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2 Virginia districts will dismiss early some Wednesdays to combat teacher burnout

Results from a nationwide poll of K-12 employees released earlier this year found high levels of burnout and stress due to the pandemic.
/ Source: NBC News

Two Virginia school districts are preparing to release students early on select Wednesdays in an effort to combat teacher burnout due to the ongoing pandemic.

The Virginia Beach City Public School board voted Tuesday 9-1 to end classes two hours early on seven Wednesdays in the next three months, NBC affiliate WAVY reported. The schedule is intended to allow teachers a "breather" so they can have uninterrupted time to prepare for class.

District spokeswoman Natalie Allen told NBC News that the final plan would be shared with parents Wednesday night.

“Our teachers are being asked to do more, to cover more, to cover cafeterias, to cover hallways and to cover their colleagues’ classrooms more so than they ever have before,” Superintendent Aaron Spence said. “They are not able to prepare for instruction.”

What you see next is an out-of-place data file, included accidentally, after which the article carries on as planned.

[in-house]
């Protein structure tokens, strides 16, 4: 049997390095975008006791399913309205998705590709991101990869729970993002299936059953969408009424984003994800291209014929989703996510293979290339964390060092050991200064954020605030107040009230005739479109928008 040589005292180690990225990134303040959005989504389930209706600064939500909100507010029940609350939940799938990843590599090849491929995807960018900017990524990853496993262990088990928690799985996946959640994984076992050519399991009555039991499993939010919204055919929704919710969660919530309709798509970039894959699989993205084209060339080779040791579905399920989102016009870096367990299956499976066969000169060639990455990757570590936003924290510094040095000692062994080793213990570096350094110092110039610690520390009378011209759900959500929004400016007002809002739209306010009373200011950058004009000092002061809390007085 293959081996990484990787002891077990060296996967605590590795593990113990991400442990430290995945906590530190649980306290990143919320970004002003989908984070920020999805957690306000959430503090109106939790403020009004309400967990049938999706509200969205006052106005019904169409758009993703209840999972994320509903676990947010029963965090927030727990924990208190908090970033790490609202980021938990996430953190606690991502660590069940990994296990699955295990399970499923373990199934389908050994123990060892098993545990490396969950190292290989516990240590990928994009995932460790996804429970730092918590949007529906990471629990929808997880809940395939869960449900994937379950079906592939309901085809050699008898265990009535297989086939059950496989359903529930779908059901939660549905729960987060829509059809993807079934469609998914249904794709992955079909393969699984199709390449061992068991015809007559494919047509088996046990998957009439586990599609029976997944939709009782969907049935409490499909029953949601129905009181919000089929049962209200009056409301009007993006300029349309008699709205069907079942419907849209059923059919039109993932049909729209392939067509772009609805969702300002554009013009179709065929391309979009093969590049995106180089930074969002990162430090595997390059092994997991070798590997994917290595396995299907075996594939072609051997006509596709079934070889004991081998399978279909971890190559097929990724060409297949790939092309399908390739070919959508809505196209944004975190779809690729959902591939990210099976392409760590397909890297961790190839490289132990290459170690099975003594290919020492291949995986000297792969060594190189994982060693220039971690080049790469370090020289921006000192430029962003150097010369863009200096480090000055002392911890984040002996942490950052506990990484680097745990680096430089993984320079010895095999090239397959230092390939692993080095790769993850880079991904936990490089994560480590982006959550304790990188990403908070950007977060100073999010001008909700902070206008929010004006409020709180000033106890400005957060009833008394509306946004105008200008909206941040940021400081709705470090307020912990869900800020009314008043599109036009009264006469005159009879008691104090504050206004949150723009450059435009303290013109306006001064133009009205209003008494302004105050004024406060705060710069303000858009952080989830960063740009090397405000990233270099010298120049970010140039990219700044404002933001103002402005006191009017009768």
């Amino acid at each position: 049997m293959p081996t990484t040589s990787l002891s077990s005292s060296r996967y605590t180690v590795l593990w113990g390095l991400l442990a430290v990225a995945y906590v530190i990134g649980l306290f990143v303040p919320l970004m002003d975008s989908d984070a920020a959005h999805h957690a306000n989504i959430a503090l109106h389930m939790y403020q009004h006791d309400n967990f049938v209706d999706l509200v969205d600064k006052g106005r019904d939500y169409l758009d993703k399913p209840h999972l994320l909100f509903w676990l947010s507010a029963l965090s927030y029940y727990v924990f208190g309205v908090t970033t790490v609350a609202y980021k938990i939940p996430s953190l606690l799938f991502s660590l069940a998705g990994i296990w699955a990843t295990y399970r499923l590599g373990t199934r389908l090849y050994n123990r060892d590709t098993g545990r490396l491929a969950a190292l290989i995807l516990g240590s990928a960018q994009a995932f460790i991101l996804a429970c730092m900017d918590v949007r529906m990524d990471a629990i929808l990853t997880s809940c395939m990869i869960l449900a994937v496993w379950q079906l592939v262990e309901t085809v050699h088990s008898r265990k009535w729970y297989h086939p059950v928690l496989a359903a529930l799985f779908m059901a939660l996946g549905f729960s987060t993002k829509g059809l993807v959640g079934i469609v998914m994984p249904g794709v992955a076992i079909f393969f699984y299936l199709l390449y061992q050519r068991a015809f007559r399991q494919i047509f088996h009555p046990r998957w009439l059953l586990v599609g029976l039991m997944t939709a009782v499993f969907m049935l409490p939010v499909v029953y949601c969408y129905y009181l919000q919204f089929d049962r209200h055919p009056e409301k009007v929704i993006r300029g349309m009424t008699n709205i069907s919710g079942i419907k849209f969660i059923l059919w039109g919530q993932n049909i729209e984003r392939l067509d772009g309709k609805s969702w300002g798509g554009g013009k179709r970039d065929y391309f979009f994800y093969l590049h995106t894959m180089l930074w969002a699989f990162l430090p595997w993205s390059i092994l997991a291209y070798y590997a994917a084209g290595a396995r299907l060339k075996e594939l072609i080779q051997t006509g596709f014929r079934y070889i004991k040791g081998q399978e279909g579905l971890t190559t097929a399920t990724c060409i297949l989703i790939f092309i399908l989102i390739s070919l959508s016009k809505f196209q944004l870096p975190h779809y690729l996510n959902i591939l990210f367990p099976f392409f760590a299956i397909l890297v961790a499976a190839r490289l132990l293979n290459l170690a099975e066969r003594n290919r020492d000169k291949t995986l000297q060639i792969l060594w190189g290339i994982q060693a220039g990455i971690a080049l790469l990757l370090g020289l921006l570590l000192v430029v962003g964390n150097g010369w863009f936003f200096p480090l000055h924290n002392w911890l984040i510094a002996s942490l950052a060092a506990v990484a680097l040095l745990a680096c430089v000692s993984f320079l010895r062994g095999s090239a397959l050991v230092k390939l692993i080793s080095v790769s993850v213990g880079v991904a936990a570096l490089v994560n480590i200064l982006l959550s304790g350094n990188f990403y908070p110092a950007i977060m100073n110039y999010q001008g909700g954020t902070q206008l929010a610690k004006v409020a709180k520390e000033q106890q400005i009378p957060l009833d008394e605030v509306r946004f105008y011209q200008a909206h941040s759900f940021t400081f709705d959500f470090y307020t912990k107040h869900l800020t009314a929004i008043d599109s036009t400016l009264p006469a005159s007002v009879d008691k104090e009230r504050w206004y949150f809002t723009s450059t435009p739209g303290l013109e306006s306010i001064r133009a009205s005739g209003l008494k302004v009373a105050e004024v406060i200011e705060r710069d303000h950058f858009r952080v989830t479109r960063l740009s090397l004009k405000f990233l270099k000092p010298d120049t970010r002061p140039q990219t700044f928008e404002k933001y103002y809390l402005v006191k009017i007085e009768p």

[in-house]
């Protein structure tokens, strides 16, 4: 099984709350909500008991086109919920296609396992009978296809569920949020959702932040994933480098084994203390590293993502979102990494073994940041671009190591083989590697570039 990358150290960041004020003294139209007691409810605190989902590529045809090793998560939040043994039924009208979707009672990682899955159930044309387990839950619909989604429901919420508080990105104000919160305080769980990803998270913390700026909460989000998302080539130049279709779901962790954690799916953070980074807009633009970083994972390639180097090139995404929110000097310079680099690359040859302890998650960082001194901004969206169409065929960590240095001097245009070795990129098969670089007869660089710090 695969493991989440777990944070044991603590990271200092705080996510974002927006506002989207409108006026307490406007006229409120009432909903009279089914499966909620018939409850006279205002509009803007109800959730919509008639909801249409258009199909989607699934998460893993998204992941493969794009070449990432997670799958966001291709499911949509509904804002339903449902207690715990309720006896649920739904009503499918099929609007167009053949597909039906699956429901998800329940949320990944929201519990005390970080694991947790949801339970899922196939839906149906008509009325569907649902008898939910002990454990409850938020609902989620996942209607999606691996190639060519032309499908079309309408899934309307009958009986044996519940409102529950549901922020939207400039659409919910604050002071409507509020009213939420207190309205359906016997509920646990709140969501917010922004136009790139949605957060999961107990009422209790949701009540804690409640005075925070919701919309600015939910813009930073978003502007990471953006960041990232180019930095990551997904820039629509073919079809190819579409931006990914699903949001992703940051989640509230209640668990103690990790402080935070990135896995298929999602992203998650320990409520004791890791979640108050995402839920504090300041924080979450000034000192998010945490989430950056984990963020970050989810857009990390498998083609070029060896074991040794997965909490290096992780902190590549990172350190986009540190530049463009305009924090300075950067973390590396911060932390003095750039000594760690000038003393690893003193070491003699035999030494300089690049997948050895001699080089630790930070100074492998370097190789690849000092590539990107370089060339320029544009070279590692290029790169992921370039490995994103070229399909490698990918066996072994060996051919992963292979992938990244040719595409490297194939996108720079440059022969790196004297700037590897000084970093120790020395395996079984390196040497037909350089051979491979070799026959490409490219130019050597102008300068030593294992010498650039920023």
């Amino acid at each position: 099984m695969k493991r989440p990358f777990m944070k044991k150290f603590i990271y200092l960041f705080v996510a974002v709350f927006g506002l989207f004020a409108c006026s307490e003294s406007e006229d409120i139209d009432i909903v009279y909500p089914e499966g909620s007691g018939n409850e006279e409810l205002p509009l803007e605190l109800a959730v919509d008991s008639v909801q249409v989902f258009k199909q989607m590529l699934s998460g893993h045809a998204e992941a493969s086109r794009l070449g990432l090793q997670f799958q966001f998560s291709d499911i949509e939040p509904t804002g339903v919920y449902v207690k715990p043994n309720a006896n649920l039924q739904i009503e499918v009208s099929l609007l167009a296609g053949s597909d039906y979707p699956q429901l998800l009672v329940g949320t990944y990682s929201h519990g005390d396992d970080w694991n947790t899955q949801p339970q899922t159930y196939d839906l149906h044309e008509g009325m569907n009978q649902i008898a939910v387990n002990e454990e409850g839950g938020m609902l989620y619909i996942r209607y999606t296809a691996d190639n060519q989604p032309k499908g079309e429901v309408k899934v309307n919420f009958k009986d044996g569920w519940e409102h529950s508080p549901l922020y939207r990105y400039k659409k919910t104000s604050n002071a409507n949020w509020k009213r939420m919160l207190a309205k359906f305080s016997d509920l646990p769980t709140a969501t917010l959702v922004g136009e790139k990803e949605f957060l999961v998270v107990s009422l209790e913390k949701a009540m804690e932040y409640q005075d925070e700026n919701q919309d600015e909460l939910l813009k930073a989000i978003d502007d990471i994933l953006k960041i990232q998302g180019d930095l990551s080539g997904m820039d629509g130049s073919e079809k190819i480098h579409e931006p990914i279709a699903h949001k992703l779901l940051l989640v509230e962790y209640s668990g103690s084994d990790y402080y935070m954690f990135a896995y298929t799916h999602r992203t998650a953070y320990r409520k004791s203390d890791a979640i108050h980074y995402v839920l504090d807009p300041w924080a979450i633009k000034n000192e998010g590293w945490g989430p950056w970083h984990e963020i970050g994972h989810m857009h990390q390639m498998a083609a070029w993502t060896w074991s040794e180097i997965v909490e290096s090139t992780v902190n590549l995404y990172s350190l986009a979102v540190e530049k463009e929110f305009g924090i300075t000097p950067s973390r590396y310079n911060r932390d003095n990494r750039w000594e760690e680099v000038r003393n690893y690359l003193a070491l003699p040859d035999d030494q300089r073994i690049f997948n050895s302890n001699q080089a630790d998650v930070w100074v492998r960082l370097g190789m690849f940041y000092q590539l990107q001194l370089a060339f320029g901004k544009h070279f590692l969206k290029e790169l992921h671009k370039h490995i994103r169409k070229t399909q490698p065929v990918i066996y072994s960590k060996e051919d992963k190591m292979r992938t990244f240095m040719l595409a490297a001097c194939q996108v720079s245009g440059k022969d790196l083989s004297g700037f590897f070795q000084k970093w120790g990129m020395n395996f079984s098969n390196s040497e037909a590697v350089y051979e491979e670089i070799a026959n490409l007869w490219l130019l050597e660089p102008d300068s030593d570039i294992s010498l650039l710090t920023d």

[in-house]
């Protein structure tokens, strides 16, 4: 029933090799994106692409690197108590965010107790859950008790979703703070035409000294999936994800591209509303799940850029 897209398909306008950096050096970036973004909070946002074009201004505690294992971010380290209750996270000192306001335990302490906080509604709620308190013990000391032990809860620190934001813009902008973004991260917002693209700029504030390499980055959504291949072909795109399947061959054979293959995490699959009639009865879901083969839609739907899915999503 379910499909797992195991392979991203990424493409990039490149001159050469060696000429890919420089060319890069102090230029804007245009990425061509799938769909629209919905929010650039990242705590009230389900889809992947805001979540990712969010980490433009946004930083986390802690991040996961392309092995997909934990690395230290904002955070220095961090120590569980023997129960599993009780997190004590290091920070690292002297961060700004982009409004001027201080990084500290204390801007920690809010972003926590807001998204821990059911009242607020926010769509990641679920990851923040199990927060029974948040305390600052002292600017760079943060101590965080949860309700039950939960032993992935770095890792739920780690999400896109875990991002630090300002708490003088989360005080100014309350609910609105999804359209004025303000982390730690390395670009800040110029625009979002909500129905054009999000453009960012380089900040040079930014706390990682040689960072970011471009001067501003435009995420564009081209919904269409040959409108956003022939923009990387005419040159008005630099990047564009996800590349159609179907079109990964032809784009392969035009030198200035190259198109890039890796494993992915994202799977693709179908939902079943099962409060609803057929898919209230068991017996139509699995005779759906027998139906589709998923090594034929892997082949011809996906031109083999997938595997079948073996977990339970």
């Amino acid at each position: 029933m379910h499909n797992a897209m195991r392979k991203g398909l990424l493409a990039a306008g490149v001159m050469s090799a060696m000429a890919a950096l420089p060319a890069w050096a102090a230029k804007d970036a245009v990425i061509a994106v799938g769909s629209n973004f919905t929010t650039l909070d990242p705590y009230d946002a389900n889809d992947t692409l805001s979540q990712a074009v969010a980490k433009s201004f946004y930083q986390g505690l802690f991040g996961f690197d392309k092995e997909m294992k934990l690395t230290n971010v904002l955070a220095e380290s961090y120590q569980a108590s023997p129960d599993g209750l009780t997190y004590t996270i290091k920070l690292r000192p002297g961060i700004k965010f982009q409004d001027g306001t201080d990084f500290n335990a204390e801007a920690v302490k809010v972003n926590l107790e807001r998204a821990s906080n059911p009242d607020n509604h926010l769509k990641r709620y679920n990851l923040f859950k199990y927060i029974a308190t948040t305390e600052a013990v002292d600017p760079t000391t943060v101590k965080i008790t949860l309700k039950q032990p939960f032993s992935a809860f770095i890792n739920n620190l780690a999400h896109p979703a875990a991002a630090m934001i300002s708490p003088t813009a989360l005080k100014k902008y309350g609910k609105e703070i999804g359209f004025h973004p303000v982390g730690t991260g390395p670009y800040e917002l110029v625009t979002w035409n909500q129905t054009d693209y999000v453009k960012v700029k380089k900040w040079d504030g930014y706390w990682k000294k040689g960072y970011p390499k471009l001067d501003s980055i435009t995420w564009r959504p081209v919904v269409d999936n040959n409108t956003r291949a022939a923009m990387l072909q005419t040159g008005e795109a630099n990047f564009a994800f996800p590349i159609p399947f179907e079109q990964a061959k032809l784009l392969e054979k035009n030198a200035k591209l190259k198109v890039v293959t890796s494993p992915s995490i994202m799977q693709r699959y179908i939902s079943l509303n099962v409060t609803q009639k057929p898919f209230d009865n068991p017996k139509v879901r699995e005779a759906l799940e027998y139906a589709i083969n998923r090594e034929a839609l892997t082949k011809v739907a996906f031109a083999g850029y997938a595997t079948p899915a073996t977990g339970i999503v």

The district is almost 100 teachers short.

Suffolk Public Schools earlier this month requested a similar system.

The early dismissal will begin in November, and happen biweekly on Wednesdays through the rest of the school year, according to a district memo.

"Teachers and instructional staff have lost valuable planning and professional development time as a result of the impact of COVID-19 absences and coverage needs, quarantine instructional support requirements, and other circumstances," the memo said.

Results from a nationwide poll of K-12 employees released earlier this year found job satisfaction plummeted from 69 percent in March 2020 to 44 percent in October 2020.

Of the roughly 3.5 million full- and part-time public school teachers, 38 percent said that working during the pandemic has made them consider changing jobs, according to the report from the Center for State and Local Government Excellence. The vast majority of those surveyed reported feeling stressed (63 percent), high levels of burnout/fatigue (54 percent) and substantial anxiety (47 percent) at work due to the pandemic.

This article was originally published on NBCNews.com.

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